My Story: A Cinderella Wedding
My Frugal Wedding
Congratulations, you are getting married! Now you need to find a wedding dress. You may have a special gown in your family you would love to wear, perhaps your mom's, grandma's, a favorite aunt's or a dear friend's. The sentimental value far outweighs any price tag. Every bride wants a flattering, fabulous dress, yet she should not have to max out her credit card or take out a loan to purchase the dress of her dreams.
Dozens of women told me that their number one regret was paying too much for their wedding dress. Several confessed that they were still paying the bill two, three or even five years later. If you need to purchase a dress, here are a few innovative ways to spend less on your dress.
The first step is to get an idea of your favorite style and establish your budget. Page through bridal magazines or go window shopping with family or friends. You may decide that you desire a traditional full skirt with petticoats and a long train or you may settle on the simplicity of an unadorned gown of exceptional style.
Now you can begin searching for your ultimate dress. In a typical bridal shop in Fargo, North Dakota the average wedding dress costs $630 to $850. The couture or designer dresses run much higher, in the $1,100 to $3,200 ranges. Even the "discount" dresses are only marked down 20%.
A smart alternative is to check out your local thrift or second-hand store. Virtually every city has one or more thrift stores and most carry wedding dresses at extremely low prices. The dresses have been professionally dry-cleaned and repaired. Some have never been worn: bridal shops frequently donate gowns if the line has not sold well or if it is considered "dated".
I browsed eleven thrift stores in the Fargo/Moorhead area and found a plethora of wedding dresses, ranging in style, size and price. All of the dresses were under $80. One striking dress had a five-foot, flowing train, a sweetheart neckline with a delicate lace overlay and dazzling pearls and gems scattered throughout. The price tag: $75.
One store offered six brand new dresses with the tags still attached in assorted sizes. The same store had a rack of new bridesmaid's dresses in soft shades and neutrals. Another store was running a "bag sale" - all the clothes you can fit in a large paper grocery bag for $4. I saw a woman stuff two wedding dresses in a bag. She told her friend, "My daughter is getting married and if she does not like either of them I will just sell them at my garage sale for $20 each."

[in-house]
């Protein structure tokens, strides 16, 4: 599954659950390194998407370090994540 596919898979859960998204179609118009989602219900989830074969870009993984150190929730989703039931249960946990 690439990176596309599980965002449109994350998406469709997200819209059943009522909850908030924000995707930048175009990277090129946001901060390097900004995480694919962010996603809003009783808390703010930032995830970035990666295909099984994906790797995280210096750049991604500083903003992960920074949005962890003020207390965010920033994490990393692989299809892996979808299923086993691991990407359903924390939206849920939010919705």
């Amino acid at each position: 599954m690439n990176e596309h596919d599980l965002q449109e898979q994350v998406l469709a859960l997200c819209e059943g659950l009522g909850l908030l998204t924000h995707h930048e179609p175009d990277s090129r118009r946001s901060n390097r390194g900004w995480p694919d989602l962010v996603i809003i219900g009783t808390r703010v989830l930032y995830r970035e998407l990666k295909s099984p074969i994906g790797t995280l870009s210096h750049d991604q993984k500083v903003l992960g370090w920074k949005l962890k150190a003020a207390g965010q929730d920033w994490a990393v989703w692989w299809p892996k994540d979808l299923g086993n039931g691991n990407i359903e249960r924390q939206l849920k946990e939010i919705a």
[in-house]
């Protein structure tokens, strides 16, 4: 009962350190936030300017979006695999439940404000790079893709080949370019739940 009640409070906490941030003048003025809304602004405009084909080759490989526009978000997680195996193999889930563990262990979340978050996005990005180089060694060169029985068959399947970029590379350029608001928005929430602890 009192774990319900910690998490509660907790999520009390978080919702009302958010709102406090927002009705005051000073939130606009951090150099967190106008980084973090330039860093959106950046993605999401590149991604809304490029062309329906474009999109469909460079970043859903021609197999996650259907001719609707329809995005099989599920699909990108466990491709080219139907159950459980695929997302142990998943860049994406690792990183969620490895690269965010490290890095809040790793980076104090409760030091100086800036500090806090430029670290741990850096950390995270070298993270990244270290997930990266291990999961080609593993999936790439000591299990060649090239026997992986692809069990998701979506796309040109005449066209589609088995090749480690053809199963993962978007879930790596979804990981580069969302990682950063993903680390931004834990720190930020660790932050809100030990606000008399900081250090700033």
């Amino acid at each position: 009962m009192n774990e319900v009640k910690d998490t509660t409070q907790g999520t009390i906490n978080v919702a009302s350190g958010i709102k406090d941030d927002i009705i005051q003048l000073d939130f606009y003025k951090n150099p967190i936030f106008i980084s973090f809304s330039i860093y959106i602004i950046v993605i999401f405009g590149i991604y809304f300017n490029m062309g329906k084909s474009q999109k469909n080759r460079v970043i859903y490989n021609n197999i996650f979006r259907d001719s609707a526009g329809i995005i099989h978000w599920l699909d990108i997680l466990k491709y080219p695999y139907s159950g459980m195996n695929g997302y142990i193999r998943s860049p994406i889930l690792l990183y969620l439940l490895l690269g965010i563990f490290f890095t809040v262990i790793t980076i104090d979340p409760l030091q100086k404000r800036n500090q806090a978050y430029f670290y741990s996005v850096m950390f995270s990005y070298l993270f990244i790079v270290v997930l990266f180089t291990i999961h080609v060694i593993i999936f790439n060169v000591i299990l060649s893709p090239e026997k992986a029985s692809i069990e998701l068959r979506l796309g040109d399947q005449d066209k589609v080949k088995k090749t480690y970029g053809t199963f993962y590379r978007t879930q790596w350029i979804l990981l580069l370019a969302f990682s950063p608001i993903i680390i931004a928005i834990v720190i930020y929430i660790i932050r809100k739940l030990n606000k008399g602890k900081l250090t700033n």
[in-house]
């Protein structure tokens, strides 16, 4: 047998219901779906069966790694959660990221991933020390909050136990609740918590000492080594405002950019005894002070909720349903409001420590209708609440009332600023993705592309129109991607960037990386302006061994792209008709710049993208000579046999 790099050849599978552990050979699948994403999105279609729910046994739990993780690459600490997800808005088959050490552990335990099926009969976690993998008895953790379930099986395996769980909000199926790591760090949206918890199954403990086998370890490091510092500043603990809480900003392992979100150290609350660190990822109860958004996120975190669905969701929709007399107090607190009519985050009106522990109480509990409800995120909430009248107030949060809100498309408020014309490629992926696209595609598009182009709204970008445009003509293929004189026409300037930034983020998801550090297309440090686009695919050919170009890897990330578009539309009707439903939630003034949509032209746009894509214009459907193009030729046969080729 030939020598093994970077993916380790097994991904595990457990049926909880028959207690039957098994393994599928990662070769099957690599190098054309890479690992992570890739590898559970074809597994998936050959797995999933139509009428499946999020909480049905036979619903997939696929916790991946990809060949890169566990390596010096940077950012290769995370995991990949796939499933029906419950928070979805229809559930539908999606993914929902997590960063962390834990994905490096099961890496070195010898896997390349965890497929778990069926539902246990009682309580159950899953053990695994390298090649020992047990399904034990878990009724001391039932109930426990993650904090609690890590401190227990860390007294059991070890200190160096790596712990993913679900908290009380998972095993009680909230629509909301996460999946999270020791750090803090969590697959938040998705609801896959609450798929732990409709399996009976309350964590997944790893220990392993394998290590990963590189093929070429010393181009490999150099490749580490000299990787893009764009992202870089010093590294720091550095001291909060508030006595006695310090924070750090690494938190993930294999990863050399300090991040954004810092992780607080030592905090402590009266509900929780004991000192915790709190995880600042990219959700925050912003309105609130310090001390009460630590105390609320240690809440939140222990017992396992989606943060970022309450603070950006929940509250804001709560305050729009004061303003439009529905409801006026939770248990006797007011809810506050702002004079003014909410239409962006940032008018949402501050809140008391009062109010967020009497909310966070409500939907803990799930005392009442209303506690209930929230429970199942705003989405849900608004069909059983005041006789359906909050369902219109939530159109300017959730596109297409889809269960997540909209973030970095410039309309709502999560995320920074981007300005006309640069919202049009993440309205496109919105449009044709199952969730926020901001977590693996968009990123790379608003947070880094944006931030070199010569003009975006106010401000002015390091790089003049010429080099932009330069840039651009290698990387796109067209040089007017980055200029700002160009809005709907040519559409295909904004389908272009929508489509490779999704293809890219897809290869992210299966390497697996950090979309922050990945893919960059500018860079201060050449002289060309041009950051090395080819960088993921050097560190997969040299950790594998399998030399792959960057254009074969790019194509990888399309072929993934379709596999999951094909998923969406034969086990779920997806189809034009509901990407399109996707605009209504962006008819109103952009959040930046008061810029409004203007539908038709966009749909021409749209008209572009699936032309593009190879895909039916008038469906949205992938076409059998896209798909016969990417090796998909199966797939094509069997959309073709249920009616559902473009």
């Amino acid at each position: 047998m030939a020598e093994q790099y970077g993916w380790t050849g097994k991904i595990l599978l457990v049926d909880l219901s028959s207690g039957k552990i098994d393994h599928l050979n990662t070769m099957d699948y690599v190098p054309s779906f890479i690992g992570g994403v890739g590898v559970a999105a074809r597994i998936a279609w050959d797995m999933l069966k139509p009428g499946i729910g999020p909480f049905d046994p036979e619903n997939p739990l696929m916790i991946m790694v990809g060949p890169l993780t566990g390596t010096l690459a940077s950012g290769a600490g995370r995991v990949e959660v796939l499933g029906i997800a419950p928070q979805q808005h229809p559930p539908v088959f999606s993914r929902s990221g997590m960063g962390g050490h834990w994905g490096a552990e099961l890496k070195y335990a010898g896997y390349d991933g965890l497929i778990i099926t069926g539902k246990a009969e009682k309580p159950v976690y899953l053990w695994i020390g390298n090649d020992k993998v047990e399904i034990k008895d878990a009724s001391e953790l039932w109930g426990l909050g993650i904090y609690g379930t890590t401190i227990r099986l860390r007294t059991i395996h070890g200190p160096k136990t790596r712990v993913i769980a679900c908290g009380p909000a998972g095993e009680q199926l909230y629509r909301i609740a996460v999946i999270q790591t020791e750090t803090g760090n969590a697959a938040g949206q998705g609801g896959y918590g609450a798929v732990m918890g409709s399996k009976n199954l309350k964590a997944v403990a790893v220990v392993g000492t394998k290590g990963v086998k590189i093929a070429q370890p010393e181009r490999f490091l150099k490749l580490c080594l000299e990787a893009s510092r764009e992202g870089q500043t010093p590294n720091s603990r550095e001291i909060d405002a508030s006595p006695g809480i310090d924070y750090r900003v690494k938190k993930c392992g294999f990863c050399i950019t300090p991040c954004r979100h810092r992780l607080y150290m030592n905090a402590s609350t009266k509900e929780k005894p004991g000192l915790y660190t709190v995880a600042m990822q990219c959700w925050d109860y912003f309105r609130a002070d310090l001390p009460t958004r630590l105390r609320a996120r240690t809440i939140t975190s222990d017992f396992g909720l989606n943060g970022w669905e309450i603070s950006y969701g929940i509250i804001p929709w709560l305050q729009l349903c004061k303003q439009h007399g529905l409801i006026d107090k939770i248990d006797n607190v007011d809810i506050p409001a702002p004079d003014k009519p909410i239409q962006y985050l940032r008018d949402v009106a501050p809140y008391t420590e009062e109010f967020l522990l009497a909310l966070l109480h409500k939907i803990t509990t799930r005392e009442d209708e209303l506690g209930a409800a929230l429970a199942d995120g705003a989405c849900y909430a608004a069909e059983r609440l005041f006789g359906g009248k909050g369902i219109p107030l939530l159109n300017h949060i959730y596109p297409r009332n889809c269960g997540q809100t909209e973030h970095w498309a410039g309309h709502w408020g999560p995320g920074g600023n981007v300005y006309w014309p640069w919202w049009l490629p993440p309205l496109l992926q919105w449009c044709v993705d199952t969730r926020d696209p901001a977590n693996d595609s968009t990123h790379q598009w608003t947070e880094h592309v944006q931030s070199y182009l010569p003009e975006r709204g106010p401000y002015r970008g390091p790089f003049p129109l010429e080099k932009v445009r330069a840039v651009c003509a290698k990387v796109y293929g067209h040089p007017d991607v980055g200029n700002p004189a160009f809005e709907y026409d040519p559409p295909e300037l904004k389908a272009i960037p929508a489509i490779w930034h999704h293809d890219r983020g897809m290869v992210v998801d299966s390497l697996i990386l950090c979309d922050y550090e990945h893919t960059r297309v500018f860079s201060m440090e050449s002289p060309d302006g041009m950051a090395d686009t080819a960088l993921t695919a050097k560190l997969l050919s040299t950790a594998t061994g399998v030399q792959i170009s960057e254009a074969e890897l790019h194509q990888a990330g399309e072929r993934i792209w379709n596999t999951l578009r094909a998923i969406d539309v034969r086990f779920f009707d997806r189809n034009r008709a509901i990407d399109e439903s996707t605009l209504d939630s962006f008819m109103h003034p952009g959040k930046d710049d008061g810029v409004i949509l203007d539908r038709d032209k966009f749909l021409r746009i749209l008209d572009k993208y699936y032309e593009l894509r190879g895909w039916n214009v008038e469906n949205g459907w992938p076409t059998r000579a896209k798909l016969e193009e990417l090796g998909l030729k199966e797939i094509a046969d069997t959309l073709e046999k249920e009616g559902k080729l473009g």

Another place to find tremendous bargains is in the classified ads. Almost every day there are wedding dresses for sale, usually described in exquisite detail, for up to 75% off of what the bride originally paid. Here is an actual ad from The Forum:
"Cream colored crepe wedding dress, sheath style, short sleeves with pearls & beading, never worn, size 14, $250. (701)-555-5555." A single phone call could help you acquire the perfect dress.
Often-overlooked sources for wedding dresses are garage sales. I once bought a pretty wedding dress and veil for $.50 for my three-year-old daughter to play dress-up with. I even wore it one Halloween when I took my kids trick-or-treating, to the amusement of our neighbors. If you find a dress at a garage sale, you have to be more careful. The dress might need costly repairs, cleaning or alterations.
If you just cannot bear the thought of wearing a gently used dress, consider the clearance racks at department stores. Many social dresses are as elaborate as a wedding dress and a surprising number are white, shades of cream or cafe `au lait. The dresses run the gamut from classic minimalist styles to fanciful creations fit to adorn a luminous bride. Depending on the season, you might find an incredible bargain for 50%-80% off the original price.
When you find the most spectacular wedding dress in the world within your budget, you will look as radiant as you feel on your wedding day. The money you save can be used for the rest of the wedding or your honeymoon. Best of all, you will not regret spending too much on your wedding dress as you start your new life together.
Shaunna Privratsky is a full-time author with over 500 published articles. In between finding a new house, caring for her disabled husband and getting her two teens ready for school, Shaunna writes about saving money at The Discount Diva. Check out her ebooks and free newsletters today.
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